English League Two club Salford City has announced that its next fixture against Sutton United will be an Autism Awareness Match Day, ahead of World Autism Awareness Day.

The football club has said that it will be a ‘bespoke’ match day experience that is more empathetic for individuals with autism. The day has been planned in collaboration with Foundation 92, an independent registered charity and the official charitable partner of Salford City.

Being played tomorrow (29 March) the game is set to celebrate autism awareness ahead of World Autism Awareness Day on Tuesday 2 April. 

Hannah Bermudez, Director of People and Culture at Salford City, said: “The club and the Foundation are both passionate about using football as a platform to achieve true acceptance.

“Throughout the week we are focusing on sharing stories and providing opportunities to increase understanding and acceptance of people with autism, as part of World Autism Awareness Day 2024.”

As part of the experience, the club and charity have curated sensory bags for individuals who need them on match days, which have been funded by the Premier League Fans Fund – a commitment from the Premier League to fund projects and organisations that improve the relationship between fans and their clubs and enhance the way supporters engage with each other.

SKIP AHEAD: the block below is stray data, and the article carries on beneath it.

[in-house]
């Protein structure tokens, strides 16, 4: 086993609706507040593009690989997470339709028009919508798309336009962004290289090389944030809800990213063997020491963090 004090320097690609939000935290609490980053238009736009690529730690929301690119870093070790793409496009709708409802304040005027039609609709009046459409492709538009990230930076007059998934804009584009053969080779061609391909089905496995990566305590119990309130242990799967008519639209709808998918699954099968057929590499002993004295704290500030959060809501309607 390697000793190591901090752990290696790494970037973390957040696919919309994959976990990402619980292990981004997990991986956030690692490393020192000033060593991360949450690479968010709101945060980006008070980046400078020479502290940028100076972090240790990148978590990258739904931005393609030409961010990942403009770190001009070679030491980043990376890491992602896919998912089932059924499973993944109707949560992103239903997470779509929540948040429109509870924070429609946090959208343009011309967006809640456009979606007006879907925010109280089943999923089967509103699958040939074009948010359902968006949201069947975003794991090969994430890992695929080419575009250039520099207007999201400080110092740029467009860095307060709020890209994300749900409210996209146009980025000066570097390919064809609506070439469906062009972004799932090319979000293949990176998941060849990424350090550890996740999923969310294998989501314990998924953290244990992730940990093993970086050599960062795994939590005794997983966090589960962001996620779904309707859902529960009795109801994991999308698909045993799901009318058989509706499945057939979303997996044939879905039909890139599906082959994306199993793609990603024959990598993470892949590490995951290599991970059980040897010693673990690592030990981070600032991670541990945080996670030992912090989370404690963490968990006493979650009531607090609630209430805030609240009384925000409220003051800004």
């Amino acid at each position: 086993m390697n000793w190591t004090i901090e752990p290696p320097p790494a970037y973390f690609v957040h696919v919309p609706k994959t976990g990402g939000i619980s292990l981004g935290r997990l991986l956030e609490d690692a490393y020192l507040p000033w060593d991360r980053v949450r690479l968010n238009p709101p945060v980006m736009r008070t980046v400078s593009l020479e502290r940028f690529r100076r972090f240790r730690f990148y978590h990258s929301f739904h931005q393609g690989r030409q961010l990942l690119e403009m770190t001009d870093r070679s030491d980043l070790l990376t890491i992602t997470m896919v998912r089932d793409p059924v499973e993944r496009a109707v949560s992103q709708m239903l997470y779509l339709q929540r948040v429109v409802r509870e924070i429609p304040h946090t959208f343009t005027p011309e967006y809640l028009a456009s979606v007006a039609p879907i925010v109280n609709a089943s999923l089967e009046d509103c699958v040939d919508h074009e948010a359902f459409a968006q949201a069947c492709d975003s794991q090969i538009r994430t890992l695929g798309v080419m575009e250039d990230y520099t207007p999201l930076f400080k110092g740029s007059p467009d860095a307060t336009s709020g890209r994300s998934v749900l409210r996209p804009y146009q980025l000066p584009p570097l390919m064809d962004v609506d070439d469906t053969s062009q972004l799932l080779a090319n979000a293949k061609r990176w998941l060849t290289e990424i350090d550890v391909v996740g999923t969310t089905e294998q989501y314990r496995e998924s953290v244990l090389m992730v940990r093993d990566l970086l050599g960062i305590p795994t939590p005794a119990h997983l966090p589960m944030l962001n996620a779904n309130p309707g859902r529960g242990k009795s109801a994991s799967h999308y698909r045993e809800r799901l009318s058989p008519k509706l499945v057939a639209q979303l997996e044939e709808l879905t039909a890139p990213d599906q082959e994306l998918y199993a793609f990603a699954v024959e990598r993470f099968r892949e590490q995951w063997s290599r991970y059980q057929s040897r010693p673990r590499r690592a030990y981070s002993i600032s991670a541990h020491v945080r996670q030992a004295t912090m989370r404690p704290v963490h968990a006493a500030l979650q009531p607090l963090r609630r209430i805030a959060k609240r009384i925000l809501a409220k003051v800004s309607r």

The bags will contain fidget toys, stress balls, a sunflower lanyard, sunflower seeds and plant pots to decorate as well as colouring books and more. Additionally, the club has announced that ear defenders will also be available to purchase from the club shop from Friday. 

Bermudez added: “The aim of this week is to help supporters and staff understand the challenges faced by people with autism, and help to create an environment where they are fully supported and championed. 

“We have already started this by providing additional training for staff, and setting activities for our Academy players to complete to increase their understanding of autism.

“People with autism face discrimination and barriers across all sectors of society and we want to show our support to help overcome those barriers and use our voice to champion inclusivity, along with doing what we can to make watching Salford enjoyable for everyone.”

The international stage has also been used to push charitable initiatives this week, with the men’s England team playing the second half of its Belgium fixture without names on the back of kits, raising awareness for Alzheimers.

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